tiny, but wellcrafted metallic chest under a shelf. It is, of
course, magical (chest of containment) and contains the spellbook of
a long gone wizard - it's not a traditional spellbook, but a very
long and narrow strip of some paperlike material that can fit into
the chest when it's rolled tight. The spellscroll contains the
following spells:
        I - Read magic, detect magic, magic missile, mending, seek
unlife +3
        II -  Detect invisible, shadow, levitate, +2
        III - Fireball, dispel magic, fly

13. Librarian's Hall

You push open the double doors and a horrible stench slaps against
your noses. This is a gigantic room, without any furniture but large
piles of rubble. The ceiling has fallen in in some places and all
<<<<< vdliseind <<<<< have been ground down. The occupants of the room are
the ghastly white childsized creatures you fought earlier - this time they
are not wearing their stolas and you can all too well see the liquid pus
flowing under their flabby skins. The nearest
pusheads chitter in anticipation while shuffling toward you -
there's an uncountable number of these things in the room - most in
a humanlike form but some shambling in some primordial guise.

This is going to be a long battle for the PCs - but if they are
successful here they won't have to suffer any more attacks by the
'monks'. There's indeed scores of the pudgy pus-creatures in the
room and the fight is made much more dangerous by the fact that
their number is large enough to warrant some special effects.

The first ten rounds go very well for the PCs - they are able to
slaughter the gruboids left and right - after that the floor begins
to get slippery from all the secretion (if a PC misses a melee
attack he has to make a DEX check to remain standing, if he slips,
he has +2 to his THAC0 and AC during the next round).
After ten more rounds (and a score of slaughtered pus-things) the
sludge on the floor is some two inches thick - now the creatures are
able to regenerate 3 points of damage per round - play out the
horrible feel when the PCs see the gunk flow upwards into a gaping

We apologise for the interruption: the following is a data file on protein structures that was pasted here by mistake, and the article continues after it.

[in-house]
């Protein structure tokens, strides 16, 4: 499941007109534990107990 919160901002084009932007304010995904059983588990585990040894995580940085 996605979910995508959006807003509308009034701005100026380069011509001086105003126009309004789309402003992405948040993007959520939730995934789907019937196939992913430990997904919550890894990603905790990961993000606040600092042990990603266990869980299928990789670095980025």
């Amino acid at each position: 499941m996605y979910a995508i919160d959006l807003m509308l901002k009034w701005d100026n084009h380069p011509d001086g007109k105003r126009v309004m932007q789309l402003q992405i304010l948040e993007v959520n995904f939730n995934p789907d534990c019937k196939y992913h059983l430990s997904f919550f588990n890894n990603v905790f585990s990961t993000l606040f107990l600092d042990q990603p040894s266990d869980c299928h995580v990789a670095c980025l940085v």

wound on a grubling.  After ten more rounds the battle reaches its' climax -
now there's at least four inches of pus flowing freely on the floor - some of
it streaming over the doorstep and noisily dripping down the stairs.  Slowly
the PCs see the liquid stir and bubble - suddenly the encrusted surface
breaks up and an immense version of a grub thing erupts from the sludge. It
seems to integrate the life force of its' smaller brethren into itself - they
dissolve into the floorwide pool of pus and are sucked into the larger
entity. If the PCs are able to defeat this grubmonster on steroids (it DOES
resemble the marshmallow man from Ghostbusters a bit) they won't have to
endure any of the 'monks' shuffling attacks. No material rewards are found -
the disgusting things are just unintelligent servants.

14. Illumination Room

The large windows in this smallish corner-room have a magnificent
view over the glassy plains of Pladic. The furniture consists of
small pulpits with sloping <<<< tasot <<<<. However, no books to be
illuminated can be found, and all the paint pots and tubes have been emptied
against the north wall, making up a really chaotic figure that seems to turn
your stomach.

The psychedelic colour collage on the wall is indeed awful to look
at and it has a weird effect on the PCs' nervous system. If they get
into a fight (or engage in some other physical activity) in the
following hour, each character must save vs. spells or suffer the
effects of ___confusion___ spell.

15. Bookbinder's Room

This small room having a big window overlooking the docks houses the
bookbinding facilities of the library - a score of workbenches with
repair equipment on them are arranged in straight lines. In one